For 37 years, Nelda Smith worked in medicine. When she retired, she said she needed to find something that would keep her busy as much as the medical field did.
It seems she found her niche.
Smith is an accomplished quilter. She enters into the Carter County Free Fair just about every year. This year was no different, with one exception. This year, she will take her talents from Ardmore to Oklahoma City.
"I'm excited to take my quilt to the state fair, and everyone around me is, too," she says. "I've seen the work there, and a lot of those ladies are professionals.
"We'll see how mine holds up."
Her entry is a quilt she dubbed "Santa Shingles," as she had a case of the shingles while she was making it. The quilt features 12 tiles of Santa Claus in different settings, the final one being of him with his feet in a warm bath "dreaming of getting a car one day," as Nelda puts it.
Smith says she created the individual tiles with different depictions because she enjoys a challenge when it comes to her quilting.
"I don't like it all to be the same, I like challenges, I like challenging myself," she says. "This one was a lot of fun."
Now take the difficulty of 12 completely unique tile designs, and add to the fold that she did it all by hand. It takes the difficulty and impressive nature of her quilt to a new level.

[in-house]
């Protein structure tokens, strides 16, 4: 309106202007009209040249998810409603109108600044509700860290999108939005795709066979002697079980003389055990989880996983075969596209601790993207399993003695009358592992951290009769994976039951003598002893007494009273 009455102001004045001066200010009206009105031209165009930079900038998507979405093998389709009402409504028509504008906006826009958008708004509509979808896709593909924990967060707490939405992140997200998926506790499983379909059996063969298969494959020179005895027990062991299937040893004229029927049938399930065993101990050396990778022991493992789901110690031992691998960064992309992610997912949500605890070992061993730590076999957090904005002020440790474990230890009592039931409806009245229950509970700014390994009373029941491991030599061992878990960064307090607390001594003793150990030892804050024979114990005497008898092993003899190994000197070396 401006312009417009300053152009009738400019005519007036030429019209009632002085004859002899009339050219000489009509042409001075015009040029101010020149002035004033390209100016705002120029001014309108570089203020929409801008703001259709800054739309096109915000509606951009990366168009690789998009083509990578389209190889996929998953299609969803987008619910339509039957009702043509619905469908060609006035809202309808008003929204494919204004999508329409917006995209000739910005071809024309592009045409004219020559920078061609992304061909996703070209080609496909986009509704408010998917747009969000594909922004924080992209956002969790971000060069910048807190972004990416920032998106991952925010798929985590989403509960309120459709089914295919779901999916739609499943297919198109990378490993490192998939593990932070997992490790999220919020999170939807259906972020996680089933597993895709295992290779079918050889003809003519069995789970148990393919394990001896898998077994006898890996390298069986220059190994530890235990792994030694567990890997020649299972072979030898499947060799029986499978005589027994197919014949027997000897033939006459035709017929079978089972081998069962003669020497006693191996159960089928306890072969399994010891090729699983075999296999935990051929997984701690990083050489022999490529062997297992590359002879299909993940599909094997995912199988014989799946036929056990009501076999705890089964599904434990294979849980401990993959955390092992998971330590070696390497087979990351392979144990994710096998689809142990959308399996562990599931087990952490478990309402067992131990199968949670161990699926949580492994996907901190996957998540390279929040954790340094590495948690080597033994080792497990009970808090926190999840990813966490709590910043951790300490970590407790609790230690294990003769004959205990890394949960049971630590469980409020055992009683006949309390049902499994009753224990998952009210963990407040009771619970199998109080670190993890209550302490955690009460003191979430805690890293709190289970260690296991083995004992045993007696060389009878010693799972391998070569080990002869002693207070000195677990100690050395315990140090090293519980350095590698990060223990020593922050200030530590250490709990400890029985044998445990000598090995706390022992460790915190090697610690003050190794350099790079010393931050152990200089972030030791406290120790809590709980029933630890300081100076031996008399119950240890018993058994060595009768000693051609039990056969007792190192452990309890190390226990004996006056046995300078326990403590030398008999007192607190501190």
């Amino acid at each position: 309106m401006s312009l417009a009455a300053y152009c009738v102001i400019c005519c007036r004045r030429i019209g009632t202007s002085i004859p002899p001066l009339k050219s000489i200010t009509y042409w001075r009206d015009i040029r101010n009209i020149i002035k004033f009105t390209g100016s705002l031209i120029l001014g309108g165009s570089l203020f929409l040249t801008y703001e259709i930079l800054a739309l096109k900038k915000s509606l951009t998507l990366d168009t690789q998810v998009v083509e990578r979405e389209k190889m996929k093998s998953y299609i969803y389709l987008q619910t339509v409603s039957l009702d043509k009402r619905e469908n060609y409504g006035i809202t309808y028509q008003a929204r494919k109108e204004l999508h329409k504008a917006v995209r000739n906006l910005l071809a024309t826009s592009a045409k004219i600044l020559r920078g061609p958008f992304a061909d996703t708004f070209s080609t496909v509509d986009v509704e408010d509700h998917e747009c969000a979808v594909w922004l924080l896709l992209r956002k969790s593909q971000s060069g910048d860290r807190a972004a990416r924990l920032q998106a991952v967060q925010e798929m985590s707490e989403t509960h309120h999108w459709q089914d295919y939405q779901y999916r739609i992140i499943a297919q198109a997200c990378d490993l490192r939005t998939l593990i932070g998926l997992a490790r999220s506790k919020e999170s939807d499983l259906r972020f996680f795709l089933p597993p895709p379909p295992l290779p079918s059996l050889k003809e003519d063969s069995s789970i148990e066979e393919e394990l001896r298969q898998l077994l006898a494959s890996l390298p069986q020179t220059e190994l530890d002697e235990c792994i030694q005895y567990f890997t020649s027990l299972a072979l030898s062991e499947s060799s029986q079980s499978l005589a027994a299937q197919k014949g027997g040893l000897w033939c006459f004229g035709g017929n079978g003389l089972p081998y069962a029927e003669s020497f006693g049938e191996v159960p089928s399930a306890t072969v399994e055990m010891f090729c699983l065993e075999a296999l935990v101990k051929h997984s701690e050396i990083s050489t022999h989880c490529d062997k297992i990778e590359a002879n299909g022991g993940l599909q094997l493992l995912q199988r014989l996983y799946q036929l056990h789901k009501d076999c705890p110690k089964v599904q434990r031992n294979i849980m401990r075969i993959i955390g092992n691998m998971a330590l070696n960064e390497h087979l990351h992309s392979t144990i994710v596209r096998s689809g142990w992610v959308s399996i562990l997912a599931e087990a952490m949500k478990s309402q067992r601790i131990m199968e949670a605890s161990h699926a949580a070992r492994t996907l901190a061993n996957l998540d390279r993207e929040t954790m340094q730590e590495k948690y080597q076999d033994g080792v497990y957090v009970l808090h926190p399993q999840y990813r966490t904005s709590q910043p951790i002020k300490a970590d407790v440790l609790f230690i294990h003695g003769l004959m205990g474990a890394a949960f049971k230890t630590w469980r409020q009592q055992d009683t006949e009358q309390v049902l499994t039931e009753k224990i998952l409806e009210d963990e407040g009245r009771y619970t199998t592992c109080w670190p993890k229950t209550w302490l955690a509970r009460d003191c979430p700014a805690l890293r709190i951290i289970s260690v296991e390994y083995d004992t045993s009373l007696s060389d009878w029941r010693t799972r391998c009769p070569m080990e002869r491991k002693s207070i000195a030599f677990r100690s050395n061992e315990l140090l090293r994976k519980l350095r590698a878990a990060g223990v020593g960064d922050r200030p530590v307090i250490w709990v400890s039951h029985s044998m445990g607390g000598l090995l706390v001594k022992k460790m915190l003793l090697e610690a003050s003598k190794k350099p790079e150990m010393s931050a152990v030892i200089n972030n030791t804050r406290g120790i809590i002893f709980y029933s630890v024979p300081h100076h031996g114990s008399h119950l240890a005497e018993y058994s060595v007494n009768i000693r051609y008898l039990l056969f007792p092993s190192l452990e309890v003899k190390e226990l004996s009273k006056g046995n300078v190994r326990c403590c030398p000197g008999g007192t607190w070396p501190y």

"It's a lot of fun doing it that way, I enjoy putting my hands in there and doing all the stitching and folding all myself," she says.
To non-Ardmoreites, the quilt's extravagance hits a dead end at this point. But to those who know their Ardmore history, the quilt has little hidden clues as to the material's origins. All of the colored work on the tiles and the outside of the quilt are done with men's neckties. But not just any ties — ties from historic men's clothing stores from Ardmore.
Tags from Daube's, L.O. Hannons, Decks, Jaeger's and various other Ardmore men's clothing stories can be found on the quilt.
"I find the ties at thrift stores and estate sales," she says. "I look for the tags and collect those to use for my quilts."
With a few exceptions, all of the color work on the quilt is done from these ties, not only giving the quilt a unique texture to it, but a bit of a history lesson as well.
Smith is a member of the Dickson HCE group and has been making quilts for several years. She says it's something she thoroughly enjoys and hopes to continue.
"I'm very proud of this one and several others I have entered here," she says. "It's going to be fun taking this to the State Fair this year and see how well it does."
Smith's quilt, as well as her other entries can be found in the north wing of the Hardy Murphy Coliseum during the Carter County Free Fair, which runs through Saturday evening.